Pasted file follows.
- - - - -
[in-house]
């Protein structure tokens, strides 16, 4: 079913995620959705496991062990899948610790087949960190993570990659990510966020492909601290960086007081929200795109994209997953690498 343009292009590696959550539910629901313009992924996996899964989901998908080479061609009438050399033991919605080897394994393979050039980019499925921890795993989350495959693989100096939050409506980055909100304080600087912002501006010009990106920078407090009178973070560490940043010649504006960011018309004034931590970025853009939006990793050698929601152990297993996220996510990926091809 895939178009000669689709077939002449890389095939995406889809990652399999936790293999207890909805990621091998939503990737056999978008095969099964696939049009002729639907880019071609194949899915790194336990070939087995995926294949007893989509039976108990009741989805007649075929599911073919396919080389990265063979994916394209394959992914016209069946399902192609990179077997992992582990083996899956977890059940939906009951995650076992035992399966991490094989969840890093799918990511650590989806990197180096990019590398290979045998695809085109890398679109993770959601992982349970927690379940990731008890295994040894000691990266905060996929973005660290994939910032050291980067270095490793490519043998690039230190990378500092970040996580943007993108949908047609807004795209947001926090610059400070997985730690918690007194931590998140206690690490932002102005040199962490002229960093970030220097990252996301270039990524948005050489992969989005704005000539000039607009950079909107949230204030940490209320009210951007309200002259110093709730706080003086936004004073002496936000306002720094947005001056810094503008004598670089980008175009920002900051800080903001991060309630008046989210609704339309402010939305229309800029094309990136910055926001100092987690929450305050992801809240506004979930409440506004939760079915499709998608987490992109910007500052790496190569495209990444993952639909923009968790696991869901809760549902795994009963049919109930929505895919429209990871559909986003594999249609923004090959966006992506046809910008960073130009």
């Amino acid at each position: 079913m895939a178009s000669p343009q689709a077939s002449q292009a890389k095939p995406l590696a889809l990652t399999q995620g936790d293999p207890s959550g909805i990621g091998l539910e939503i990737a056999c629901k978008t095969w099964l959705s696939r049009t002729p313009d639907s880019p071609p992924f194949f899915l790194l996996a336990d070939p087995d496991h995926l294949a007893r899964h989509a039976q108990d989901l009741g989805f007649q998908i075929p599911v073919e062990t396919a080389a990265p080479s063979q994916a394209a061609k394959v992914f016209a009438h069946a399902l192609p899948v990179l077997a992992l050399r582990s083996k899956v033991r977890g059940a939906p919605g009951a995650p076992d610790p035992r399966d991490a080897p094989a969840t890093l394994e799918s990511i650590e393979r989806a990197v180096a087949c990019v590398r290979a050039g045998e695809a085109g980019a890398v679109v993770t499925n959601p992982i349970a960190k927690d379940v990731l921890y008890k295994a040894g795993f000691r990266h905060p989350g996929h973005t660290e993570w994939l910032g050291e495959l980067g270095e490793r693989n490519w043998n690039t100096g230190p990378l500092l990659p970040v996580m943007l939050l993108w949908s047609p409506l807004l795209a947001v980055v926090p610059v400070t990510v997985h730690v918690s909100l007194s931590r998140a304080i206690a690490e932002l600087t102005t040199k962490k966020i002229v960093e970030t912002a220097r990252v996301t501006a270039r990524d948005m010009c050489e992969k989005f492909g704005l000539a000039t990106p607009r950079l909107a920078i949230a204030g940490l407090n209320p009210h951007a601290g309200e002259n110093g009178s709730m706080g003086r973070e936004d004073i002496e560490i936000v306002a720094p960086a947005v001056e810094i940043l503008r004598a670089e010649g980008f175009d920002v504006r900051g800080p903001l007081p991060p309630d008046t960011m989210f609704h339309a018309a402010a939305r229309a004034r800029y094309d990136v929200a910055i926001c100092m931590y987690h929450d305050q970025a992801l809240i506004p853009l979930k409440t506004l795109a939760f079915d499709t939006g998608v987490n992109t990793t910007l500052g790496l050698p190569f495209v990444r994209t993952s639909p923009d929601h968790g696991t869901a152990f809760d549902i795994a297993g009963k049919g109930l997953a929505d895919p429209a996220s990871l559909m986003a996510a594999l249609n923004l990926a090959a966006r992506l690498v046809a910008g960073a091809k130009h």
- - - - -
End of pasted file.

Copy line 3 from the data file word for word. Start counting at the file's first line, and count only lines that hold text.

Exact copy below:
């Amino acid at each position: 079913m895939a178009s000669p343009q689709a077939s002449q292009a890389k095939p995406l590696a889809l990652t399999q995620g936790d293999p207890s959550g909805i990621g091998l539910e939503i990737a056999c629901k978008t095969w099964l959705s696939r049009t002729p313009d639907s880019p071609p992924f194949f899915l790194l996996a336990d070939p087995d496991h995926l294949a007893r899964h989509a039976q108990d989901l009741g989805f007649q998908i075929p599911v073919e062990t396919a080389a990265p080479s063979q994916a394209a061609k394959v992914f016209a009438h069946a399902l192609p899948v990179l077997a992992l050399r582990s083996k899956v033991r977890g059940a939906p919605g009951a995650p076992d610790p035992r399966d991490a080897p094989a969840t890093l394994e799918s990511i650590e393979r989806a990197v180096a087949c990019v590398r290979a050039g045998e695809a085109g980019a890398v679109v993770t499925n959601p992982i349970a960190k927690d379940v990731l921890y008890k295994a040894g795993f000691r990266h905060p989350g996929h973005t660290e993570w994939l910032g050291e495959l980067g270095e490793r693989n490519w043998n690039t100096g230190p990378l500092l990659p970040v996580m943007l939050l993108w949908s047609p409506l807004l795209a947001v980055v926090p610059v400070t990510v997985h730690v918690s909100l007194s931590r998140a304080i206690a690490e932002l600087t102005t040199k962490k966020i002229v960093e970030t912002a220097r990252v996301t501006a270039r990524d948005m010009c050489e992969k989005f492909g704005l000539a000039t990106p607009r950079l909107a920078i949230a204030g940490l407090n209320p009210h951007a601290g309200e002259n110093g009178s709730m706080g003086r973070e936004d004073i002496e560490i936000v306002a720094p960086a947005v001056e810094i940043l503008r004598a670089e010649g980008f175009d920002v504006r900051g800080p903001l007081p991060p309630d008046t960011m989210f609704h339309a018309a402010a939305r229309a004034r800029y094309d990136v929200a910055i926001c100092m931590y987690h929450d305050q970025a992801l809240i506004p853009l979930k409440t506004l795109a939760f079915d499709t939006g998608v987490n992109t990793t910007l500052g790496l050698p190569f495209v990444r994209t993952s639909p923009d929601h968790g696991t869901a152990f809760d549902i795994a297993g009963k049919g109930l997953a929505d895919p429209a996220s990871l559909m986003a996510a594999l249609n923004l990926a090959a966006r992506l690498v046809a910008g960073a091809k130009h």